Subject: Re: OSDD?
From: Russell Nelson <nelson@crynwr.com>
Date: 25 Aug 1998 05:08:26 -0000

Tim O'Reilly writes:
 > The biggest problem is that any business succeeds by averaging its
 > winners and its losers.  Any approach that caps that upside needs to
 > figure out how to finance the downside.

Right.  The same volunteers who work on a successful program will also
work on a non-successful program.  Then again, if enough people are
working on something to keep it going, can it be said to be a failure?
Look at CP/M.

Or is it the case that, if you can't convince any open-source
developers to work on your program, that the market won't support it,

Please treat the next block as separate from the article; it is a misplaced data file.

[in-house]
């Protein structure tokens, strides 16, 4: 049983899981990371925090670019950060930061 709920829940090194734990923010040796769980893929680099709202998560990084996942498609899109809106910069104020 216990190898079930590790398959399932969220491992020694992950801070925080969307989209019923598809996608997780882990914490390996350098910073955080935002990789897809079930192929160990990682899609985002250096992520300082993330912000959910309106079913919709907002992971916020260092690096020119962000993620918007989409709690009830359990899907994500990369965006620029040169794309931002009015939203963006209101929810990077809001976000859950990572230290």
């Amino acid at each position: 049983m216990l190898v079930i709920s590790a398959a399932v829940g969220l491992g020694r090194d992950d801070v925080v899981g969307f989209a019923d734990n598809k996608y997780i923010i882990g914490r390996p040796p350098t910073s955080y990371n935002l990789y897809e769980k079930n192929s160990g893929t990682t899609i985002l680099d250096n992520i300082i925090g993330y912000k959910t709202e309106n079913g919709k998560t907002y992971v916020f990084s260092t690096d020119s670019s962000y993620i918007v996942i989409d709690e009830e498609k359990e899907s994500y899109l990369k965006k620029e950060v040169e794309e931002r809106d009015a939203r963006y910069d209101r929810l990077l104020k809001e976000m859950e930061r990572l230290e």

and you'll abandon failures before investing too much in them.

Seems to me that freed software isn't just changing the rules -- it's
changing the whole game.

 > When I look at the most successful free software projects, I don't
 > see people contributing to them BECAUSE they are free, but because
 > they CAN.  The biggest benefit of free software isn't that it's free,
 > it's that it's adaptable, so you can solve your own problem.  So
 > trying to limit how much money people can make seems a bit off
 > the scent.
 > 
 > As RMS might say, the issue isn't one of price; it's one of freedom.
 > 
 > The benefits of freedom are entirely independent of how much money
 > people can make.  At least that's how it seems to me.

Right, but one of the benefits of freedom is to lower the cost and
risk of software development.

-- 
-russ nelson <rn-sig@crynwr.com>  http://crynwr.com/~nelson
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